We recognize that to get things done and work effectively as a team, we need to clearly communicate what we think and feel and give others direct, honest feedback. We expect the very best work from each other every day. Radical candor is the backbone of our working culture.
Candor — the act of being candid — is a completely new addition to our list of values. While working on our values, we discovered that everyone on our team felt that if someone thinks something is not right, expressing this issue candidly is extremely important.
Our previous omission of candor caused very concrete issues in our culture. I once had a conversation with a relatively new member of our team about why they had decided not to challenge another team member directly about an issue that was bothering them. The response was that they felt our culture was “non-confrontational”. While I had never thought about our culture in that way, at that moment, I realized that others might feel the same way as well. We rarely talked about the importance of being candid.
In her best-selling book, Radical Candor, author Kim Scott (former manager at Google and Apple) describes the concept as a combination of “caring personally” and “challenging directly”. Based on her management work, Scott found these two aspects to be the most important ones in creating a healthy working relationship with other people. You need to be able to challenge others with extreme honesty without resorting to obnoxious aggression.
We believe that challenges in human communication can be resolved by being considerate, making an effort to understand the perspective of the other party, and always looking for ways to help others.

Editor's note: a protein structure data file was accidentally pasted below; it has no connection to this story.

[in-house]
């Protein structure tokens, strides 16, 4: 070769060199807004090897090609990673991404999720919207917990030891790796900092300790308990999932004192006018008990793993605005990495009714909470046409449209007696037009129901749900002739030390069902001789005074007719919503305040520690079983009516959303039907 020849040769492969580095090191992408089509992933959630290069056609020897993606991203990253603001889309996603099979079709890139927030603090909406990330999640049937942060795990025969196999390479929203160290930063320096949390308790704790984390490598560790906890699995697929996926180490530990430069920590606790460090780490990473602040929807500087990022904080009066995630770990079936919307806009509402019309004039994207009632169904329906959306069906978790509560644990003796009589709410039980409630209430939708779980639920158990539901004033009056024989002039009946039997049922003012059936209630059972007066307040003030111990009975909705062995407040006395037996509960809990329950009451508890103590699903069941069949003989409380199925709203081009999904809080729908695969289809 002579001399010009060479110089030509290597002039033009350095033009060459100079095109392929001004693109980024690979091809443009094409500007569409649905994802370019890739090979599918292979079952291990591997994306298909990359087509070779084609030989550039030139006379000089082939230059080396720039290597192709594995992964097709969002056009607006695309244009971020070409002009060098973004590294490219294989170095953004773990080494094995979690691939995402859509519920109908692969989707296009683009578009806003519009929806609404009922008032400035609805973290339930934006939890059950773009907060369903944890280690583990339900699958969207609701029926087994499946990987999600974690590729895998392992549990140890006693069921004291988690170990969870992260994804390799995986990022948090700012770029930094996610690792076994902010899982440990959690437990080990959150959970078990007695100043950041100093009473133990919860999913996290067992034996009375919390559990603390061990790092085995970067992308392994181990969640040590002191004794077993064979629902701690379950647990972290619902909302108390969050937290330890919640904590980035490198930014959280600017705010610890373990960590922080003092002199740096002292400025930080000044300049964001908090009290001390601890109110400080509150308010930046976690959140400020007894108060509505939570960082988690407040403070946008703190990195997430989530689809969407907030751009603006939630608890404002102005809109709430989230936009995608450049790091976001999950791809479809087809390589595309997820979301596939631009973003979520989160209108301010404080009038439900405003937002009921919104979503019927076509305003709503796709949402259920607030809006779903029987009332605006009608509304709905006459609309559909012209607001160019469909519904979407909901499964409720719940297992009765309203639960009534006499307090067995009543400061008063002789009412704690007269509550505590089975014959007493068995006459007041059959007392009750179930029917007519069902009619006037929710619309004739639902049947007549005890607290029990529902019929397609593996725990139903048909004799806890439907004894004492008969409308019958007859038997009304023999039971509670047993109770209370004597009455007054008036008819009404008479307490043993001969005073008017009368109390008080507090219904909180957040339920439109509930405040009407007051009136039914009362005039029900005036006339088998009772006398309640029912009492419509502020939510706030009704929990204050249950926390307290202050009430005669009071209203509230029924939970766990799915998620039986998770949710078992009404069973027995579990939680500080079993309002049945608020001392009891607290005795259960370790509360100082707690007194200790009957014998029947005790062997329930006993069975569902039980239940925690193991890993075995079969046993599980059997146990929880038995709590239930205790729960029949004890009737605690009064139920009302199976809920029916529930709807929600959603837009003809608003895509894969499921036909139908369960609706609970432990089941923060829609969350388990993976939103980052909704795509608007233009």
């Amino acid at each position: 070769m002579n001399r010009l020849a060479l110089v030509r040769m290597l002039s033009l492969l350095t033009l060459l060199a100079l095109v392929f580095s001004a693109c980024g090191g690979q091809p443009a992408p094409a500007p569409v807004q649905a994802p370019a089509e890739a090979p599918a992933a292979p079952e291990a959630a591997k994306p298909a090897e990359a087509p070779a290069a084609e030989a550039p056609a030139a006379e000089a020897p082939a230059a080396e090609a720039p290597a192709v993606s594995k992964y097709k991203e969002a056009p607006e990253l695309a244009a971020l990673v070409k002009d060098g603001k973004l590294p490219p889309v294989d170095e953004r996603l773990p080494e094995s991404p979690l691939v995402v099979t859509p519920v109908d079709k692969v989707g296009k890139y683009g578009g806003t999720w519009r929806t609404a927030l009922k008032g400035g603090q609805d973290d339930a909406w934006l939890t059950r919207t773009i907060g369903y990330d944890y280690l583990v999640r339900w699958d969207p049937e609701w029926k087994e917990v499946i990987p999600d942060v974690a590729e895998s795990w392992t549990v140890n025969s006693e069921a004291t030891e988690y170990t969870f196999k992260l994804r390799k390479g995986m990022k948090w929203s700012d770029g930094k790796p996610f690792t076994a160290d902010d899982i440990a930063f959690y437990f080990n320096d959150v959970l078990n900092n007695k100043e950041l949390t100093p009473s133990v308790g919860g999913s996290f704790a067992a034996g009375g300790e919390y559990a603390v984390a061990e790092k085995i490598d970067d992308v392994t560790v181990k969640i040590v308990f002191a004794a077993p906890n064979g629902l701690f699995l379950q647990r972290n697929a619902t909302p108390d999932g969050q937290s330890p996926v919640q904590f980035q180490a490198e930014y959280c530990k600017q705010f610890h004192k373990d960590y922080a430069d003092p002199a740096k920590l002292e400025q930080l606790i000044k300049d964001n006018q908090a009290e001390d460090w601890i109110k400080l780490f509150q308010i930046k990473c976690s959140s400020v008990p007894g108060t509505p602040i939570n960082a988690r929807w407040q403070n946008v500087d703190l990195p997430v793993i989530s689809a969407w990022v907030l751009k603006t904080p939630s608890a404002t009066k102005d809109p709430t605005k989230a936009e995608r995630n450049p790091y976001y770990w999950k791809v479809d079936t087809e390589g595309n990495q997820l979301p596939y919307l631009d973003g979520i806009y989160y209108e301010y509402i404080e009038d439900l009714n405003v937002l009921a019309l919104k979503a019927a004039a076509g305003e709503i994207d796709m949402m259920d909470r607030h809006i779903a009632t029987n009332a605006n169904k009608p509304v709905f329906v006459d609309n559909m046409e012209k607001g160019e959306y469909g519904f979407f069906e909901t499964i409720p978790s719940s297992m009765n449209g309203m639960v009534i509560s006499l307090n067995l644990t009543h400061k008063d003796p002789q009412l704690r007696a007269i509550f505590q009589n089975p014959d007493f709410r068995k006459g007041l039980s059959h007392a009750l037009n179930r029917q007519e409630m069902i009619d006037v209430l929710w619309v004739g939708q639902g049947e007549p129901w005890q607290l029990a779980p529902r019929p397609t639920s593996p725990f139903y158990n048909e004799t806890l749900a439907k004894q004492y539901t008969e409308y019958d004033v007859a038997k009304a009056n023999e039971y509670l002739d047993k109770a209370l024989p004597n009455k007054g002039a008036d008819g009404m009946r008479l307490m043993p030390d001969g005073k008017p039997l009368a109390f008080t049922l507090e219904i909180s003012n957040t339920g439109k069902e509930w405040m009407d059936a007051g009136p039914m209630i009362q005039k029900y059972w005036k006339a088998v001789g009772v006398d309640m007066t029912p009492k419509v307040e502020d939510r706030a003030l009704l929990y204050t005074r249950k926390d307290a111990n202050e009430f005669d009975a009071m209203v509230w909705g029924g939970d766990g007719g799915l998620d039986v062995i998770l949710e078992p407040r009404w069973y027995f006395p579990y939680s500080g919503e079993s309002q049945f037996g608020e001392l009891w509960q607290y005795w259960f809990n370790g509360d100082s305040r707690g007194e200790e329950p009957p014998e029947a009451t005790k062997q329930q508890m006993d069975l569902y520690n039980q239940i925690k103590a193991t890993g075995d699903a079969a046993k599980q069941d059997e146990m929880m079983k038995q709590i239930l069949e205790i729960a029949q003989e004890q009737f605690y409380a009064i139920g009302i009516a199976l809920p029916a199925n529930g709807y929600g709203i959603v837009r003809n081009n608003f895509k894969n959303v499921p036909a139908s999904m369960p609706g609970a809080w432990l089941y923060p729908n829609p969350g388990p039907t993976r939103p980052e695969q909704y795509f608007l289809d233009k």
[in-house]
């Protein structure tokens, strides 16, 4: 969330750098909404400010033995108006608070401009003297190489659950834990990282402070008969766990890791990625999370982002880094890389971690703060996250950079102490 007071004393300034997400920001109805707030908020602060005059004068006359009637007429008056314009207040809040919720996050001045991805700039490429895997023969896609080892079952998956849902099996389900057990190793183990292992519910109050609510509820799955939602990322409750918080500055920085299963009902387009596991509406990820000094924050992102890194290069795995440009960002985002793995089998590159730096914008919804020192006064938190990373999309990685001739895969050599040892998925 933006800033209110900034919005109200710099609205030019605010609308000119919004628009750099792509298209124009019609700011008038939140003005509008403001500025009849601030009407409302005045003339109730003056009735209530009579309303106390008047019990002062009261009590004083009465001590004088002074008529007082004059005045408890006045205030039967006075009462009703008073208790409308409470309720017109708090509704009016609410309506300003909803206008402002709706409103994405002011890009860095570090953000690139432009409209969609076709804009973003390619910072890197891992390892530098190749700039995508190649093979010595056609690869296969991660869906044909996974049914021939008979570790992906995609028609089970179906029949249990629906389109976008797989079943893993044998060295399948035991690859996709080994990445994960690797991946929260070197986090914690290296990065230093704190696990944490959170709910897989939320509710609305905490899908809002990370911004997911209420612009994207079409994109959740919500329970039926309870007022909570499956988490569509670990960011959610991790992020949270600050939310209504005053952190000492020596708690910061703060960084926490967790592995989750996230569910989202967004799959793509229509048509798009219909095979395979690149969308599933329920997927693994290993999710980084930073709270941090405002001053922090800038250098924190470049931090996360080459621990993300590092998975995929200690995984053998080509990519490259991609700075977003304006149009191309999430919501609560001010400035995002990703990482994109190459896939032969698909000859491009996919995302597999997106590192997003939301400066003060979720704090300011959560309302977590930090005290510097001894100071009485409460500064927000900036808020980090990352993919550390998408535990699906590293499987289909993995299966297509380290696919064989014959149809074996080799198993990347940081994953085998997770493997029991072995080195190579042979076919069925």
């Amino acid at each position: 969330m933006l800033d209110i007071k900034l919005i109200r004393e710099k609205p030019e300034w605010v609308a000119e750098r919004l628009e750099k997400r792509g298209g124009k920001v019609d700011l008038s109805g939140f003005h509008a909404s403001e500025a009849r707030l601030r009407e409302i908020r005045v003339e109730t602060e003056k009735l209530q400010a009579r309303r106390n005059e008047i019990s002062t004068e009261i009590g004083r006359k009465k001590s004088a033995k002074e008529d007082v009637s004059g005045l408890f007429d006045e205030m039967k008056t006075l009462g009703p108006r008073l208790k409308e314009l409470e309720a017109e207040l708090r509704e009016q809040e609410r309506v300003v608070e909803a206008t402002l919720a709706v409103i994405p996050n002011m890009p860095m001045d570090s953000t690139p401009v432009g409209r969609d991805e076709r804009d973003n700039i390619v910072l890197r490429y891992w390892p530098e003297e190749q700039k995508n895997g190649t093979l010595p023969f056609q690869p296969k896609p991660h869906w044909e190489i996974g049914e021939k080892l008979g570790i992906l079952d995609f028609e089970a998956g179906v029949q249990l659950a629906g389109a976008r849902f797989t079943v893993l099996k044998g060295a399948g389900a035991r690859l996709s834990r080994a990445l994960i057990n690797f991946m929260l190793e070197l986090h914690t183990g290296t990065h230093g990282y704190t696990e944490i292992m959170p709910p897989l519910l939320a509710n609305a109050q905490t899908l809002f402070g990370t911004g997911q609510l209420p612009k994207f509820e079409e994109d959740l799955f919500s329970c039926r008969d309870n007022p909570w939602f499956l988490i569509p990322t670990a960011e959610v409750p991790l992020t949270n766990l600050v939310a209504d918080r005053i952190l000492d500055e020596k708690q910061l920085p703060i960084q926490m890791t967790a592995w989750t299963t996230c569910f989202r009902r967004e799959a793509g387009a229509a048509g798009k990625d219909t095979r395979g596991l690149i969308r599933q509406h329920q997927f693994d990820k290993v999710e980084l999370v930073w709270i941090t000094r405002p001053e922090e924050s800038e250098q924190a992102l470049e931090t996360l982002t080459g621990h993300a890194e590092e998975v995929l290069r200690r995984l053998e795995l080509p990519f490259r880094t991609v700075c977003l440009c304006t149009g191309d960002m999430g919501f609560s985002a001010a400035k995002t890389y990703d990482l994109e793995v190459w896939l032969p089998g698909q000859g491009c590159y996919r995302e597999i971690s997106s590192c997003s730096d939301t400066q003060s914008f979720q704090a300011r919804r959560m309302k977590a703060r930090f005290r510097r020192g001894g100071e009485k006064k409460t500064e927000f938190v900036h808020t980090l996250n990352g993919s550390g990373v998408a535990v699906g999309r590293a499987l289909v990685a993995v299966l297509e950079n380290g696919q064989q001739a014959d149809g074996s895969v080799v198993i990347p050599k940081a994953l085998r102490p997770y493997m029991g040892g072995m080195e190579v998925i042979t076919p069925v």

Kindness was one of the two values that remained largely the same from our previous iteration. When asked about the values our team members remembered the best and found most important, this one kept coming up in the answers. It was an interesting discovery since kindness is not a word you often find in the context of corporate values.
In our opinion, candor alone is not enough to build a healthy workplace culture or a great relationship with customers. Your communication style matters a great deal, especially if you need to confront others directly. Even if you care deeply about them and simply want to be candid, things can go horribly wrong if you don’t take their point of view into consideration and adapt your communication style based on their unique personality and needs. In his book Nonviolent Communication: A Language of Life, author Marshall B. Rosenberg convincingly explains why understanding this simple idea is key in making any relationship work.
While working on our values, we considered words like empathy, sympathy, and compassion and found the definitions of all these terms somewhat ambiguous. Eventually, we felt that kindness was the term that resonated best with the concept we were trying to capture with this value.
Purpose before profit
Our company exists, first and foremost, because of our cause: the positive change we want to see in the world. For us, running a profitable business is not a goal in itself but a means towards achieving our purpose. We will never increase our profits in a way that jeopardizes our pursuit of this purpose.
In both of the earlier iterations, we had “(positive) impact” as a value. However, during our latest iteration, we came to the conclusion that “impact” is really about *what* we do, not *how* we do it. Thus, the positive societal impact we aim to have is best reflected in our purpose, not our value.